Working with the victims of nursing home abuse in Panama City is heart-wrenching. It also provides us with unique insight into the nature of abuse and a frequent reminder that elder abuse can take many forms. We are also reminded that not all bruises are physical. Emotional abuse, including verbal harassment, is a very real form of abuse. Our team takes this form of mistreatment very seriously, representing victims of emotional abuse in nursing homes and other care settings.
In an article published this week, Northwest Florida Daily News looked at claims of abuse in a local senior care facility. According to the Agency for Health Care Administration and a proposed settlement agreement, the Silvercrest Manor Nursing home failed to provide a setting that was "free of verbal or physical abuse" for 3 of its 60 clients. The facility is a rehabilitation center and skilled nursing home located at 910 Brookmeade Drive in Crestview. Reportedly, multiple staff members were alerted to cases of rudeness, rough treatment, and refusal of care, but they failed to take appropriate action pursuant to state law.
Silvercrest now faces a fine of $13,500 and probation for failing to report these abuse allegations and implement appropriate preventative measures. The facility has 30 days to appeal the Agency's findings and has thus far denied all wrongdoing. If the sanctions are approved, Silvercrest will be placed on the state's nursing home watch list, a category that includes 1 in 5 Florida nursing homes. Brian Lee, the executive director for Families for Better Care, commented that the findings are striking for the facility's failure to take action after being made aware of abusive treatment.
It may be easier to turn a blind eye to abuse when it doesn't manifest in a black eye or broken bone. Residents of our nation's senior care facilities have a right to be treated with dignity and respect. Emotional abuse may not leave physical scars, but it is still abuse. Emotional abuse can take a variety of forms, including: isolation (ex. denying contact with family members); degradation (ex. mocking a resident for their limited abilities); manipulation (ex. intimidating the resident in order to make the staff member's job easier); and threats (ex. intimidating a resident and suggesting care will be withheld if the resident has a bathroom accident).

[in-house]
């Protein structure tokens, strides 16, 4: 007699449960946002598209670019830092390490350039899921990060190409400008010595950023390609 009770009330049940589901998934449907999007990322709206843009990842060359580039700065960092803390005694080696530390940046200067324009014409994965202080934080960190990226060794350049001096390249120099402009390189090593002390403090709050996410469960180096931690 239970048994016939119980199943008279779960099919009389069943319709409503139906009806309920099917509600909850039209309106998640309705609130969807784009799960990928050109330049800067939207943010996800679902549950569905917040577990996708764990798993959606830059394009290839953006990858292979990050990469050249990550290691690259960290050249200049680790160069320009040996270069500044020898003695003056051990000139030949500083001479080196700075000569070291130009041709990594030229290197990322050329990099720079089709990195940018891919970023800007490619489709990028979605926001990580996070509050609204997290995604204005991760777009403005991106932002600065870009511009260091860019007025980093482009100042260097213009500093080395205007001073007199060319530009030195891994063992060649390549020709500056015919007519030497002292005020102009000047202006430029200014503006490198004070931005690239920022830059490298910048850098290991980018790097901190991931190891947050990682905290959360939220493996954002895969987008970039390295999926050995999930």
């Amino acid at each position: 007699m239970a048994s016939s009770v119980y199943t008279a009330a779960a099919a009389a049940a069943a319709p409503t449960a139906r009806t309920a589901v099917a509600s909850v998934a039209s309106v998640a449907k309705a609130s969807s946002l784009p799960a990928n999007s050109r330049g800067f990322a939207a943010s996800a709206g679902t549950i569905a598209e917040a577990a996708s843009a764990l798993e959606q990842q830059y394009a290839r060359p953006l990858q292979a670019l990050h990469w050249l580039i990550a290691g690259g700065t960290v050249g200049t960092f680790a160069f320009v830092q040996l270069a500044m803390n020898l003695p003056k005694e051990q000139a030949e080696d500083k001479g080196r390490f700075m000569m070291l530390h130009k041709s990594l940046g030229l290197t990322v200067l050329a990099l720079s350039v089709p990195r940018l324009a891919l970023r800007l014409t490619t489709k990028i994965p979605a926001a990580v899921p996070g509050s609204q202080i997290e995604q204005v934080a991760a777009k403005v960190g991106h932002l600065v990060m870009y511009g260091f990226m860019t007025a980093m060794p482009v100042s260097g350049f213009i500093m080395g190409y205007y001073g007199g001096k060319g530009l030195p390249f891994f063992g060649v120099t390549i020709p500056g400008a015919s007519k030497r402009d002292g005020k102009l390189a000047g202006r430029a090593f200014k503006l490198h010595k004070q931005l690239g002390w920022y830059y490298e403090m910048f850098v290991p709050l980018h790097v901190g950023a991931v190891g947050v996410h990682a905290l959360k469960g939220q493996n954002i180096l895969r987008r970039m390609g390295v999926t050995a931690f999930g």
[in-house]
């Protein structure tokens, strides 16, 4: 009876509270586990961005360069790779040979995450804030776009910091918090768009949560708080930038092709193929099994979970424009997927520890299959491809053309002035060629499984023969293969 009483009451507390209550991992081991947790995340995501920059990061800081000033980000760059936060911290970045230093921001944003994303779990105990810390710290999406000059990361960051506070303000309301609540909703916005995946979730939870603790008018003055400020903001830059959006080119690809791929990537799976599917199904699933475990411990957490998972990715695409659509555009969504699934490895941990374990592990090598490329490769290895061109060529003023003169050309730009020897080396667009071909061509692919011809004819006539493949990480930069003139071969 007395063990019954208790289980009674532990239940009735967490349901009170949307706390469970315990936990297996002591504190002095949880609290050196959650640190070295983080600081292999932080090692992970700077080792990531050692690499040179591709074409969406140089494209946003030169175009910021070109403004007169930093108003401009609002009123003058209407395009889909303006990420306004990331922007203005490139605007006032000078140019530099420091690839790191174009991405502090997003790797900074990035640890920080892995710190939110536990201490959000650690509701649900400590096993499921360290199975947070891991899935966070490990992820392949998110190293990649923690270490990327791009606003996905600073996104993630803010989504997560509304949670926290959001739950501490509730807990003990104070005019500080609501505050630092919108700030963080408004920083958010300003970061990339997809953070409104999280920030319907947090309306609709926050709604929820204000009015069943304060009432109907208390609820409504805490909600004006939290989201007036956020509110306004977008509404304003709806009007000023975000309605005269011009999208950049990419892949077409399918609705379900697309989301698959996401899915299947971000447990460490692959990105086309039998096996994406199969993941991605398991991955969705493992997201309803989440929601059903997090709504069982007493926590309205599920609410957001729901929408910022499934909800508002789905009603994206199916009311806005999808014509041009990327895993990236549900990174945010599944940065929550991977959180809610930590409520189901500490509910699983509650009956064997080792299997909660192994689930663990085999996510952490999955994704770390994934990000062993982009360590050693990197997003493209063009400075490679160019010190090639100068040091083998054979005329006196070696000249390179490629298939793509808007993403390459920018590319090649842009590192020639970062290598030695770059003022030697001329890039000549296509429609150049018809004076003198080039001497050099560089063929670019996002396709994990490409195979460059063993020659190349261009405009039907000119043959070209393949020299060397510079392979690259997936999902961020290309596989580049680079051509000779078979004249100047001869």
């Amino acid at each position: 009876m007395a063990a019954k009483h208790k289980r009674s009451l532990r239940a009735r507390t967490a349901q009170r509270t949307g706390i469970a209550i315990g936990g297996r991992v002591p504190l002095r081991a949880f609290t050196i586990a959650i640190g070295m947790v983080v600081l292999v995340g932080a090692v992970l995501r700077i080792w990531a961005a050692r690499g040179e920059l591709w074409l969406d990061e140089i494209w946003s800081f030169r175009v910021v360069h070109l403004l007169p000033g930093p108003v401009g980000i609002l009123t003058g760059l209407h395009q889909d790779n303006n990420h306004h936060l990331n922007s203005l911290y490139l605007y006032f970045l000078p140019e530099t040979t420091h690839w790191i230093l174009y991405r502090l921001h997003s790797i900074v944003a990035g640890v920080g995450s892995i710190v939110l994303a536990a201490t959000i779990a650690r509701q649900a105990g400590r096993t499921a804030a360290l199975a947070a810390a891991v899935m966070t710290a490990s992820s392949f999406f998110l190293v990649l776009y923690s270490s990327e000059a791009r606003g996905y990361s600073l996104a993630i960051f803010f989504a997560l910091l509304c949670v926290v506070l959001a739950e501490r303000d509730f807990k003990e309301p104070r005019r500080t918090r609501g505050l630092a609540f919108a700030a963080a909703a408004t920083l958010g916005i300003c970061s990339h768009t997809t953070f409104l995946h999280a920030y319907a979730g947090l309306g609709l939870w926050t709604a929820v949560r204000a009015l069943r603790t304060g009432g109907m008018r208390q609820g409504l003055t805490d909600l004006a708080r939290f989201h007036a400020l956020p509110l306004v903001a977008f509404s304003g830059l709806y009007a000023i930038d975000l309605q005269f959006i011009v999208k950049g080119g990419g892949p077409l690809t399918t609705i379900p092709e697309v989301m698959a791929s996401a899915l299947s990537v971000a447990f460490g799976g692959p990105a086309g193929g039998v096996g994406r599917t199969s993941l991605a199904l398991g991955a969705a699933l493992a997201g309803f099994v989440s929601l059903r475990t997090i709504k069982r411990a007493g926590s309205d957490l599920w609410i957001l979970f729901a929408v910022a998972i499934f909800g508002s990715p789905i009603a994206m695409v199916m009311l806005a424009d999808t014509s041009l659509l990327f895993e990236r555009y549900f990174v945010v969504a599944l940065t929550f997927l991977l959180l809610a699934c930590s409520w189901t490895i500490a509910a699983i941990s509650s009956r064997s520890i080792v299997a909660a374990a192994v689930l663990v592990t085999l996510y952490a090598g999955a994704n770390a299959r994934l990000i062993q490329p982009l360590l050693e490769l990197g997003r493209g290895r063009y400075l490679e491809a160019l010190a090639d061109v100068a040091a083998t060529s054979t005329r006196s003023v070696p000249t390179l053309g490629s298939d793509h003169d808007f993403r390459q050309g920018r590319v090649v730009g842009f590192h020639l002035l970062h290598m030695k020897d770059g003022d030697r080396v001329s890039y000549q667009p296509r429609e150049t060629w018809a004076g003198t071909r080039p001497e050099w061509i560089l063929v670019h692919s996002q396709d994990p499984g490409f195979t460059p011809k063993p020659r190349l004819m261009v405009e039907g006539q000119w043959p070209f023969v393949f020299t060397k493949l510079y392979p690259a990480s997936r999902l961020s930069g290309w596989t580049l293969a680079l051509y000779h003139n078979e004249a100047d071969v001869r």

Emotional abuse often feeds off itself, with the abuser suggesting that further mistreatment will follow if the resident reports the abuse. Facilities may contribute to an abusive setting by overworking staff members or by failing to take emotional mistreatment seriously as a form of abuse.
Since emotional abuse does not leave visible scars, it can be harder to recognize. Victims may be hesitant to report abuse, fearing retribution, or may be unable to report abuse given their mental or physical limitations. Warning signs that should alert loved ones to the possibility of emotional abuse include: withdrawal/seclusion; anxiety/agitation; new tics or other unusual behaviors; mood swings; and acting emotionally abusive towards others.
If you or a loved one is experiencing emotional abuse in a Florida nursing home, you deserve help. The Florida Department of Elder Affairs operates a 24/7 abuse hotline at 1-800-96-ABUSE, as noted in their pamphlet titled “The Power to Prevent Elder Abuse Is in Your Hands.” Our firm is also committed to protecting the rights of our senior citizens.
We understand that emotional abuse is very real and that it is a very sensitive matter. Attorney Wes Pittman is a dedicated advocate for Panama City's aging population and an experienced Panama City elder law attorney. Please call and schedule a free consultation to learn more about your legal rights and the rights of your loved one.